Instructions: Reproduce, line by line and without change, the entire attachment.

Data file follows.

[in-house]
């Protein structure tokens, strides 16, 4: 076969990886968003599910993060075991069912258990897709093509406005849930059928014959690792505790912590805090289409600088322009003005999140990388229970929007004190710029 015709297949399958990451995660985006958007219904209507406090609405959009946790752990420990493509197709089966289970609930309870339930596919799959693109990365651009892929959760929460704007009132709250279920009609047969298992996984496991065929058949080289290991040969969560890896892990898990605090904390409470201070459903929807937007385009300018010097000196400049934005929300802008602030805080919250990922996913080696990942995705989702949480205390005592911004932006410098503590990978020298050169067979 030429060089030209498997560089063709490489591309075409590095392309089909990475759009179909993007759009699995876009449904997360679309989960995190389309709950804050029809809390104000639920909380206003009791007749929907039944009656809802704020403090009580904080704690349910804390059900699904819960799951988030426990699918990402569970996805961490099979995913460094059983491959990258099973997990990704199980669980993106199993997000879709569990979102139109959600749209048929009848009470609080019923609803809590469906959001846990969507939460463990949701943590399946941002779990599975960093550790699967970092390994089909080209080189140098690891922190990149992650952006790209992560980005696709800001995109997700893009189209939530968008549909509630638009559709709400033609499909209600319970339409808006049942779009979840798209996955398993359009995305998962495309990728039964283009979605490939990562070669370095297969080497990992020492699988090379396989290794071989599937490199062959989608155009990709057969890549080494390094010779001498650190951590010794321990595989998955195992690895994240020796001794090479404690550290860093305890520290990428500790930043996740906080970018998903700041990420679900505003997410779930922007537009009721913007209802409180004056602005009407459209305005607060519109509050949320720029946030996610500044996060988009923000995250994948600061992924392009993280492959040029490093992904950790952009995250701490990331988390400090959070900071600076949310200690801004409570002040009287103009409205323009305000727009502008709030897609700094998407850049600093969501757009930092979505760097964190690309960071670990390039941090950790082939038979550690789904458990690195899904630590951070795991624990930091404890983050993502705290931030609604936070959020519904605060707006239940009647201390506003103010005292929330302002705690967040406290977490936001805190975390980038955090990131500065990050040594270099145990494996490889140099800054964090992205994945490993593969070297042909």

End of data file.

[in-house]
């Protein structure tokens, strides 16, 4: 076969990886968003599910993060075991069912258990897709093509406005849930059928014959690792505790912590805090289409600088322009003005999140990388229970929007004190710029 015709297949399958990451995660985006958007219904209507406090609405959009946790752990420990493509197709089966289970609930309870339930596919799959693109990365651009892929959760929460704007009132709250279920009609047969298992996984496991065929058949080289290991040969969560890896892990898990605090904390409470201070459903929807937007385009300018010097000196400049934005929300802008602030805080919250990922996913080696990942995705989702949480205390005592911004932006410098503590990978020298050169067979 030429060089030209498997560089063709490489591309075409590095392309089909990475759009179909993007759009699995876009449904997360679309989960995190389309709950804050029809809390104000639920909380206003009791007749929907039944009656809802704020403090009580904080704690349910804390059900699904819960799951988030426990699918990402569970996805961490099979995913460094059983491959990258099973997990990704199980669980993106199993997000879709569990979102139109959600749209048929009848009470609080019923609803809590469906959001846990969507939460463990949701943590399946941002779990599975960093550790699967970092390994089909080209080189140098690891922190990149992650952006790209992560980005696709800001995109997700893009189209939530968008549909509630638009559709709400033609499909209600319970339409808006049942779009979840798209996955398993359009995305998962495309990728039964283009979605490939990562070669370095297969080497990992020492699988090379396989290794071989599937490199062959989608155009990709057969890549080494390094010779001498650190951590010794321990595989998955195992690895994240020796001794090479404690550290860093305890520290990428500790930043996740906080970018998903700041990420679900505003997410779930922007537009009721913007209802409180004056602005009407459209305005607060519109509050949320720029946030996610500044996060988009923000995250994948600061992924392009993280492959040029490093992904950790952009995250701490990331988390400090959070900071600076949310200690801004409570002040009287103009409205323009305000727009502008709030897609700094998407850049600093969501757009930092979505760097964190690309960071670990390039941090950790082939038979550690789904458990690195899904630590951070795991624990930091404890983050993502705290931030609604936070959020519904605060707006239940009647201390506003103010005292929330302002705690967040406290977490936001805190975390980038955090990131500065990050040594270099145990494996490889140099800054964090992205994945490993593969070297042909």